Packing books is boring so I usually have the VCR / DVD running while I stuff tomes into envelopes. Currently watching The Best of Everything , a 1959 potboiler starring Joan Crawford, actually she's in her first supporting role, but she dominates the movie. Hope Lange plays the aspiring young working girl aiming for the top. The bulk of the movie takes place in the "office" and the cheap walkup apartment Lange shares with two other "girls". Of course there are the assorted men who range from cads to husband material and from roving husband to callous playboys.
Best Of Everything
Best Of Everything
Started to mentally compare it to Working Girl, a 1988 remake of sorts. They even have the same openings - panoramic shots of the New York skyline with a vocal soundtrack (both are worth renting for that reason alone). Melanie Griffith plays the spunky working girl with Sigourney Weaver in the Joan Crawford Role. Once again the men range from jerks to marriage material.
superficially there are changes - word processors have replaced tyewriters, phones have buttons instead of dials but it's remarkable - and depressing how similar the workplace is, despite the 30 year gap between the two movies.
In both films the office consists of a secretarial pool of identical desks, each occupied by a young woman. The office is lined with offices with doors, most of which are occupied by men, with a token woman or two. These folks get a window with a view and a bit of privacy.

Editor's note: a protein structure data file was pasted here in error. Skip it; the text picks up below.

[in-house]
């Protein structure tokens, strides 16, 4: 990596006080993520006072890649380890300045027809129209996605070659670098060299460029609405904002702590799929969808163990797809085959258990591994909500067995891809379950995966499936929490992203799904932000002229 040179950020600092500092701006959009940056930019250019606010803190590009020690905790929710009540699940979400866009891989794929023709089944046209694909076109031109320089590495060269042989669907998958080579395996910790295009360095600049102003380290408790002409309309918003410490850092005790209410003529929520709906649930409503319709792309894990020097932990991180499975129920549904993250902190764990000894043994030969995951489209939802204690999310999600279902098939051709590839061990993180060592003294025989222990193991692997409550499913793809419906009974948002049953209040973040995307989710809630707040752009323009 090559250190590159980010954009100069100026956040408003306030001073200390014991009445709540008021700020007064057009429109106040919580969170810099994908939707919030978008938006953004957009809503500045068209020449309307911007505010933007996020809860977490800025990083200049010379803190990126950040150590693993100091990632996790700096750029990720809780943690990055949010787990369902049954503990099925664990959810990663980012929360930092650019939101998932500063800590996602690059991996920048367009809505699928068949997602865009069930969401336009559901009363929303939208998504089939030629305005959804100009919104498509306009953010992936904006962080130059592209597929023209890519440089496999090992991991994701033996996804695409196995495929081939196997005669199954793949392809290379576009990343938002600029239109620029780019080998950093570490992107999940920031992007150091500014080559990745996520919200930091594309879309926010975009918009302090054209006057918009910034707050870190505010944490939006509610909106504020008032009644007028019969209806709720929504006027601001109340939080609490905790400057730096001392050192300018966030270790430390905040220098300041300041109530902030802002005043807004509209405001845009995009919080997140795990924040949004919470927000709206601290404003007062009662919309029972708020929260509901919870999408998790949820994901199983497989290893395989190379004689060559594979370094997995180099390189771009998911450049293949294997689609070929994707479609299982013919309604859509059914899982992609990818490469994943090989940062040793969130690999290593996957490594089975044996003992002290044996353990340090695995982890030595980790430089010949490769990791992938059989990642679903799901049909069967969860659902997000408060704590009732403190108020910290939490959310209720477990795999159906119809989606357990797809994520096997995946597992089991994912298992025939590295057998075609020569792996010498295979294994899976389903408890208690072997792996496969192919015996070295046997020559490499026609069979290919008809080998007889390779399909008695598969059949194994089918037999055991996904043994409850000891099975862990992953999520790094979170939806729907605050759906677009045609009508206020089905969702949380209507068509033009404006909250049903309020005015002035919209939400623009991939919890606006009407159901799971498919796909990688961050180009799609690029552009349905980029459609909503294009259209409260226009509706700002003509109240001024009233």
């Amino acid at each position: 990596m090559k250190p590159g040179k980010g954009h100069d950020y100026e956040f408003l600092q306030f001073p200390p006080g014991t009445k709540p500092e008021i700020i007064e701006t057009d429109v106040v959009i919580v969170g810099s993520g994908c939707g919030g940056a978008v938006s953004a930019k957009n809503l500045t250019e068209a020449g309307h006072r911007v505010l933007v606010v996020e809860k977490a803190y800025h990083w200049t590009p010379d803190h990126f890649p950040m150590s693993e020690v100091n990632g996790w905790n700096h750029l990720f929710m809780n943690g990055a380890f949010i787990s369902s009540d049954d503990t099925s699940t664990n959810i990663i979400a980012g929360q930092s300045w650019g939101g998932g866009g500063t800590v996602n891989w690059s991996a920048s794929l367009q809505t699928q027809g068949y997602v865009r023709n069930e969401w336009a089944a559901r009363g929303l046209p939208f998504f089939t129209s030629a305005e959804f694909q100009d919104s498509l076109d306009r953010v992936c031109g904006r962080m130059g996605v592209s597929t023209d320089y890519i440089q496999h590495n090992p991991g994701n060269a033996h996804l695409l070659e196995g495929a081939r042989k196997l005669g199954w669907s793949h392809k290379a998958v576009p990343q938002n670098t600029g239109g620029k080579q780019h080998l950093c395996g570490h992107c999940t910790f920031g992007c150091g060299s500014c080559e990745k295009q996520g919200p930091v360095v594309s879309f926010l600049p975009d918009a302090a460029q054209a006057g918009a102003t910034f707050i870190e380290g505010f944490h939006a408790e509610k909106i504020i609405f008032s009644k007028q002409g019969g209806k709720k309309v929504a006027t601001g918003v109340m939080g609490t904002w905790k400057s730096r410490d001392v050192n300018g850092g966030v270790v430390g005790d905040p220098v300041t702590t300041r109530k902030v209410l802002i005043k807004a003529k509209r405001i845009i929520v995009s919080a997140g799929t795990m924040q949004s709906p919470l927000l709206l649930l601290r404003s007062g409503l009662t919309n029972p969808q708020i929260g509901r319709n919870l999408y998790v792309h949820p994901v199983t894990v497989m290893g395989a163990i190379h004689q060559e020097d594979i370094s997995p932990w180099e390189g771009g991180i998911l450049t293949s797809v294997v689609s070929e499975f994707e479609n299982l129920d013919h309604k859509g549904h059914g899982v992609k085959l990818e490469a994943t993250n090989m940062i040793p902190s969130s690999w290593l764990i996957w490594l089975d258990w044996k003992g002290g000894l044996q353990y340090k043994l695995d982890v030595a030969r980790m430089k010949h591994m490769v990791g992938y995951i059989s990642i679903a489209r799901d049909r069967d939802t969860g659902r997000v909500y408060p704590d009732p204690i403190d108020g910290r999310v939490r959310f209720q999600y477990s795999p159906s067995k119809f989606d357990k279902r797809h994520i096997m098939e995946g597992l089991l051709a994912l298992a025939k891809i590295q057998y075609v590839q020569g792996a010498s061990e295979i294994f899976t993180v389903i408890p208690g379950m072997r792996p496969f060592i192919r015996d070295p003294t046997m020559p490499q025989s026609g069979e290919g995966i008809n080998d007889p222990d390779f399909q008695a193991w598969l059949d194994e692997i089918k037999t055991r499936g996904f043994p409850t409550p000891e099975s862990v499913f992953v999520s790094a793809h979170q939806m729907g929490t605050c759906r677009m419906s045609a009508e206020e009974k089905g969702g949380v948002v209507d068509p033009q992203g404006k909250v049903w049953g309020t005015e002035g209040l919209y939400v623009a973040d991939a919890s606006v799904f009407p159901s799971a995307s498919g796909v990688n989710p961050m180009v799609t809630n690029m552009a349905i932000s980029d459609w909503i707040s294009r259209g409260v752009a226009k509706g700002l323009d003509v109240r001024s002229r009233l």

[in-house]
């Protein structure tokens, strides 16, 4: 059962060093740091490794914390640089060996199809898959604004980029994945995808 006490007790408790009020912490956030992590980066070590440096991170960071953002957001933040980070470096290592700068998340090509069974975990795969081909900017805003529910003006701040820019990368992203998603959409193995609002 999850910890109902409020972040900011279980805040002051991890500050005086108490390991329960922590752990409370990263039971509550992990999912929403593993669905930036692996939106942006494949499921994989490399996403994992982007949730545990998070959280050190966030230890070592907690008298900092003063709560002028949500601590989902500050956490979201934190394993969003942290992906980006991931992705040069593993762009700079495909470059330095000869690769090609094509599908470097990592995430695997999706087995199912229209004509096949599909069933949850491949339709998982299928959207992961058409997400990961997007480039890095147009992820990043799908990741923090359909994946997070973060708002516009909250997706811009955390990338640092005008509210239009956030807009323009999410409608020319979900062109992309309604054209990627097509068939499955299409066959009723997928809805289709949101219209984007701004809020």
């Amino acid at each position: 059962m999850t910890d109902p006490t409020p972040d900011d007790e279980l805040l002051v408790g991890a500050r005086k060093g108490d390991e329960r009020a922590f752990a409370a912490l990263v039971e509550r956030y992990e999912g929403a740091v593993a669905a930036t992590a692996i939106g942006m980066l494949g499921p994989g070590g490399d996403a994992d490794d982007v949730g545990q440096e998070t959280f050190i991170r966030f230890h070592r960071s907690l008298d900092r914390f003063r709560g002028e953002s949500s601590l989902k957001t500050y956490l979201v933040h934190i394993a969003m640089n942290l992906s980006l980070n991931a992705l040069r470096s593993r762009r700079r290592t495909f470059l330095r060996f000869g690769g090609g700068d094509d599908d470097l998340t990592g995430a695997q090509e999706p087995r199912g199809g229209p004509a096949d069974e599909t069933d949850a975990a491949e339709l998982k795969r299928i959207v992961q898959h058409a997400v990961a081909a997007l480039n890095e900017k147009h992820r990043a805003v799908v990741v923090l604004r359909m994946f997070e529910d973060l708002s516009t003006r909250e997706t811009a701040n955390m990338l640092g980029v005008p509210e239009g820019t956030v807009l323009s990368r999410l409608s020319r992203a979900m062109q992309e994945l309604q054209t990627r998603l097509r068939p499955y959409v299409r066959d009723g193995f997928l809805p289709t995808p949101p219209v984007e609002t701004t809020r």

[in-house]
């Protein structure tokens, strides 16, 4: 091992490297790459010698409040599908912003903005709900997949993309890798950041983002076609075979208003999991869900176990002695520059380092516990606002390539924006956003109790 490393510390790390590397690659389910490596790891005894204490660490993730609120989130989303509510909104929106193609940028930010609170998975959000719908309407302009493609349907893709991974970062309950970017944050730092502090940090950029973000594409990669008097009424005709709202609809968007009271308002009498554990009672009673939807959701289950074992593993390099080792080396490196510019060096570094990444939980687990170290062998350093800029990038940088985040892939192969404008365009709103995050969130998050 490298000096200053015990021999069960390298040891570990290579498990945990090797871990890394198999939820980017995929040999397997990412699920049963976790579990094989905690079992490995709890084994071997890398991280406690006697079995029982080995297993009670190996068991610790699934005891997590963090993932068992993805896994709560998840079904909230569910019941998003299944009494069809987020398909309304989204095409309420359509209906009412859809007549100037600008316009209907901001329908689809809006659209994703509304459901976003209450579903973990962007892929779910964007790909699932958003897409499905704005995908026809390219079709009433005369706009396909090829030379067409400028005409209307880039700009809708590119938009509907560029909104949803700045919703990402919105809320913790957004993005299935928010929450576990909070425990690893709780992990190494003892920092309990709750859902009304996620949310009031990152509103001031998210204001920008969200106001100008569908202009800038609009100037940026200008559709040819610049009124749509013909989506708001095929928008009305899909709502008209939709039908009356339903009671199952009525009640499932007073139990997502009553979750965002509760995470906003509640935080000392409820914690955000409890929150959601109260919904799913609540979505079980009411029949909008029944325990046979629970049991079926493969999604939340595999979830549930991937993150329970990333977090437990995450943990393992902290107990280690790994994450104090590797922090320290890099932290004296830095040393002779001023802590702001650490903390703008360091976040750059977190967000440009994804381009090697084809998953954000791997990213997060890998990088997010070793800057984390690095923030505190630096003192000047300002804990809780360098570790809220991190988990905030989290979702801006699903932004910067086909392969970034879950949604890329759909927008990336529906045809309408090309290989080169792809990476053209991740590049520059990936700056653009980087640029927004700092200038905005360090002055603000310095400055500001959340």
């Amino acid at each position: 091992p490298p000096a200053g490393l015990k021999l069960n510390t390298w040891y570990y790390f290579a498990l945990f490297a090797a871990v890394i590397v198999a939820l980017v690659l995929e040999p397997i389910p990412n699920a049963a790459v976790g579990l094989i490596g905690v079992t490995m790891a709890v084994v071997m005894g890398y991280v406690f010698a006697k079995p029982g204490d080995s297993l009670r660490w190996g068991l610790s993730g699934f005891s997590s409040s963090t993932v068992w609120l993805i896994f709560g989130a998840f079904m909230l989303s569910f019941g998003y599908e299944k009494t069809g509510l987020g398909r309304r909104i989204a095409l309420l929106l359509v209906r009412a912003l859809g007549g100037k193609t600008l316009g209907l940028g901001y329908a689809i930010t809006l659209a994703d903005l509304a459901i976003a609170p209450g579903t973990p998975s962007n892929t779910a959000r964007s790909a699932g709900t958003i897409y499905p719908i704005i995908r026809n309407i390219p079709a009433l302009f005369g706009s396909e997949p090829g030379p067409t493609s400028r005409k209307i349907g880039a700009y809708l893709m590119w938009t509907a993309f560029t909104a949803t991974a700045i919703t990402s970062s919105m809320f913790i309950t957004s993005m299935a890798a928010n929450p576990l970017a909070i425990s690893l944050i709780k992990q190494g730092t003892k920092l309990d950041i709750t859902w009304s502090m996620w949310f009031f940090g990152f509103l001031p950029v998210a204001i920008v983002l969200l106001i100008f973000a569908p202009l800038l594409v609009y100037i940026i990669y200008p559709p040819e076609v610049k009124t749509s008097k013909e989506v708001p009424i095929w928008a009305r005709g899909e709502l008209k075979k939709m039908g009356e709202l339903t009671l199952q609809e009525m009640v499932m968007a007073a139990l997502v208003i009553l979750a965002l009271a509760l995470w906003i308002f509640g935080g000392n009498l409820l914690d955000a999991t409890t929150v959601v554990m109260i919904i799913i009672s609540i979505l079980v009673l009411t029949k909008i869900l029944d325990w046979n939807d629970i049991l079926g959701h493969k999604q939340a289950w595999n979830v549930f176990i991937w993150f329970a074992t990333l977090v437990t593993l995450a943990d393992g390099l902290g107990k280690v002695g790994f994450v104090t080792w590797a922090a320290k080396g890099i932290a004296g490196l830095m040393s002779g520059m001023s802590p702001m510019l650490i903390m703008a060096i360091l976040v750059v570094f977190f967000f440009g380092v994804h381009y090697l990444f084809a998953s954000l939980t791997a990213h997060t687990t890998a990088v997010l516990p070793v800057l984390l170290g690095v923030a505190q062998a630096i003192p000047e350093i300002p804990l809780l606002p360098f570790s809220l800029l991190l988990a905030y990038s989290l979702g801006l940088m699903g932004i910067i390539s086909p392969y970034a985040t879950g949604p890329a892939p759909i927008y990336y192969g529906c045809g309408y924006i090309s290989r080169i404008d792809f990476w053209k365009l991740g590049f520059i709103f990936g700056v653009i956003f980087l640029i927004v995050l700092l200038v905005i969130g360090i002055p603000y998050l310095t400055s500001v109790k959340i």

The male occupants of said offices wear suits and ties. The women executives wear suits also, with the ladies of The Best of Everything topping their outfit with a fetching hat. The more powerful the woman, the more extreme the hat. Hope Lange progresses from a demure little suit, full skirted with a white blouse with an round collar to designer suits and smart silk blouses. Her heels get higher and he skirts tighter as her career moves upward. Melanie Griffith tones down her brassy blond locks, swaps her mini skirts for power suits and improves her diction as she claws her way up the career ladder.
Most of the "girls" are only interested in getting a man, for them the job is just a job. Of course there is the one girl who wants "more" - and both of them do manage to achieve their goal.
The big difference is that Hope Lange, once she makes it, chucks it all for a man. When Melanie Griffith gets her own corner office, she doesn't have to chuck it all for a man since she got him in the scene prior to.
But when you get right down to it, in both cases the relationship triumphs. In the eye of Hollywood a girl needs a man to be complete. Will we ever get to the point in life when a compromise is possible or will it always be all or nothing at all?